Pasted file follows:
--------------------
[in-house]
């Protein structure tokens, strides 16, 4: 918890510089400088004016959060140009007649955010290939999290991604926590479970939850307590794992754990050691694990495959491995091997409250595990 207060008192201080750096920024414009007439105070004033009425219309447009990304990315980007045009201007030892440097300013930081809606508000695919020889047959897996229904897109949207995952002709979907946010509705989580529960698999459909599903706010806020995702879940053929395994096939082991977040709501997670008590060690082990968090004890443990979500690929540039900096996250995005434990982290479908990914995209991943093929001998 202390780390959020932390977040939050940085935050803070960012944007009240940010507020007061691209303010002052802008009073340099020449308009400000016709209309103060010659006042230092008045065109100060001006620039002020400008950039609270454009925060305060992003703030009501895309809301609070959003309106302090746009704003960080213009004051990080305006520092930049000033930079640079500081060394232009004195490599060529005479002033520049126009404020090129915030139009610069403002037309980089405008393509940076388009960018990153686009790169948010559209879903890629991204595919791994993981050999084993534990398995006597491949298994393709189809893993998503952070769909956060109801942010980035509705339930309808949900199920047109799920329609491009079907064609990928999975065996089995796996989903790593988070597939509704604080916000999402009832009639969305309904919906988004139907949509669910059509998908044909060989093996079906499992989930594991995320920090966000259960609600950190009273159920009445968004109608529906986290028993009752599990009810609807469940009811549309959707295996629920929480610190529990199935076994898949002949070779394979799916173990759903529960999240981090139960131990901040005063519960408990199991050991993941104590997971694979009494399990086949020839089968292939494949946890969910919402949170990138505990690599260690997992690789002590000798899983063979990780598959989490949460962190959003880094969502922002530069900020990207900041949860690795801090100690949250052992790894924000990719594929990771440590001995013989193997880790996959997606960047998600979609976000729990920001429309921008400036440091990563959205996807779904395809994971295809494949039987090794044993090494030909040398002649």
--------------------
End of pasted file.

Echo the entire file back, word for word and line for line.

[in-house]
């Protein structure tokens, strides 16, 4: 918890510089400088004016959060140009007649955010290939999290991604926590479970939850307590794992754990050691694990495959491995091997409250595990 207060008192201080750096920024414009007439105070004033009425219309447009990304990315980007045009201007030892440097300013930081809606508000695919020889047959897996229904897109949207995952002709979907946010509705989580529960698999459909599903706010806020995702879940053929395994096939082991977040709501997670008590060690082990968090004890443990979500690929540039900096996250995005434990982290479908990914995209991943093929001998 202390780390959020932390977040939050940085935050803070960012944007009240940010507020007061691209303010002052802008009073340099020449308009400000016709209309103060010659006042230092008045065109100060001006620039002020400008950039609270454009925060305060992003703030009501895309809301609070959003309106302090746009704003960080213009004051990080305006520092930049000033930079640079500081060394232009004195490599060529005479002033520049126009404020090129915030139009610069403002037309980089405008393509940076388009960018990153686009790169948010559209879903890629991204595919791994993981050999084993534990398995006597491949298994393709189809893993998503952070769909956060109801942010980035509705339930309808949900199920047109799920329609491009079907064609990928999975065996089995796996989903790593988070597939509704604080916000999402009832009639969305309904919906988004139907949509669910059509998908044909060989093996079906499992989930594991995320920090966000259960609600950190009273159920009445968004109608529906986290028993009752599990009810609807469940009811549309959707295996629920929480610190529990199935076994898949002949070779394979799916173990759903529960999240981090139960131990901040005063519960408990199991050991993941104590997971694979009494399990086949020839089968292939494949946890969910919402949170990138505990690599260690997992690789002590000798899983063979990780598959989490949460962190959003880094969502922002530069900020990207900041949860690795801090100690949250052992790894924000990719594929990771440590001995013989193997880790996959997606960047998600979609976000729990920001429309921008400036440091990563959205996807779904395809994971295809494949039987090794044993090494030909040398002649």